Hogg was recalled to the Australian Test team to tour the West Indies in April 2003, where he played two matches (making his wait between his first and second Tests of seven years and 78 games the longest for an Australian). He also played against Zimbabwe at the SCG later that year, but was upstaged by part-time chinaman bowler Simon Katich, who took 6/90 for the match (Hogg took 3/119). He was left out of the Test team in 2004 but remained in the national one day team as the preferred spinner to Stuart MacGill. In 2005-06 he became a one-day only player with Western Australian selectors preferring to play young spinner Beau Casson ahead of Hogg in the states Pura Cup side. However, with Cassons move to New South Wales in 2006-07, Hogg has regained his place in the first-class side. In 2007-08, after a four year layoff, Hogg was recalled to Test cricket to play against India after Stuart MacGill had to withdraw from the team due to suffering from carpal tunnel syndrome in his bowling hand. On 2 January 2008, Hogg scored a Test-career-best 79 as part of a 173-run partnership with Andrew Symonds—a 7th wicket record for both the Sydney Cricket Ground and Australia vs. India.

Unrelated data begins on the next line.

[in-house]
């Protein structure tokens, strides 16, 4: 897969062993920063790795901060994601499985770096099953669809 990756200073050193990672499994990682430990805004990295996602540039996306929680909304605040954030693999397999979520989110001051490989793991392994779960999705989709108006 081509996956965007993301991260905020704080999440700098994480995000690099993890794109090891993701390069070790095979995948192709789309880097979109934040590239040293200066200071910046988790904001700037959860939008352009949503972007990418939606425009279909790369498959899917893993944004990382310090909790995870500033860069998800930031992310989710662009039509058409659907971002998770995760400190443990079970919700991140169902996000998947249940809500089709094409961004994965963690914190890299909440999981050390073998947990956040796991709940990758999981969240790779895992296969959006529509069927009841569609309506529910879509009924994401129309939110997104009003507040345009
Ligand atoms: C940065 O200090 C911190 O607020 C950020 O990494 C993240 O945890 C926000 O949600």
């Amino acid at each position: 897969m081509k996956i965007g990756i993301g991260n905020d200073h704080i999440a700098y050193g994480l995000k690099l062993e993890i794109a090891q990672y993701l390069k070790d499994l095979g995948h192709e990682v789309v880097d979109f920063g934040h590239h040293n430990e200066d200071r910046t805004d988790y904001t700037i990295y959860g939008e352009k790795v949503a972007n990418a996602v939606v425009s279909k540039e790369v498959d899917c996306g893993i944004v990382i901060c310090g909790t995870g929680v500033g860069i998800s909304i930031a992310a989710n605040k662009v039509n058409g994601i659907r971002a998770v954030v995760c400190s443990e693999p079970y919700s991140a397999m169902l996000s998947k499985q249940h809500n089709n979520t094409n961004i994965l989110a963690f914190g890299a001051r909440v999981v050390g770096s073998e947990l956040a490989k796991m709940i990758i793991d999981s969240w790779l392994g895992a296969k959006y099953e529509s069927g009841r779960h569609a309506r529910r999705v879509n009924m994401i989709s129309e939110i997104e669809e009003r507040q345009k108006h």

Hoggs highest ODI score is 71 not out against England, and his best bowling figures in an innings are 5/32 against the West Indies. Hogg is a noted fitness fanatic, scoring the highest beep test result in the Australian team in 2005, with a score of 14.6.

On 27 February 2008 Hogg announced his retirement from international cricket, effective after the Commonwealth Bank Series. His test career (17 wickets at 54.88) was ultimately unremarkable, but his 156 One Day International wickets at 26.84 coupled with useful lower-order batting placed him among Australias best one-day players.

Comeback to cricket

Brad Hogg (Cricketer) playing cricket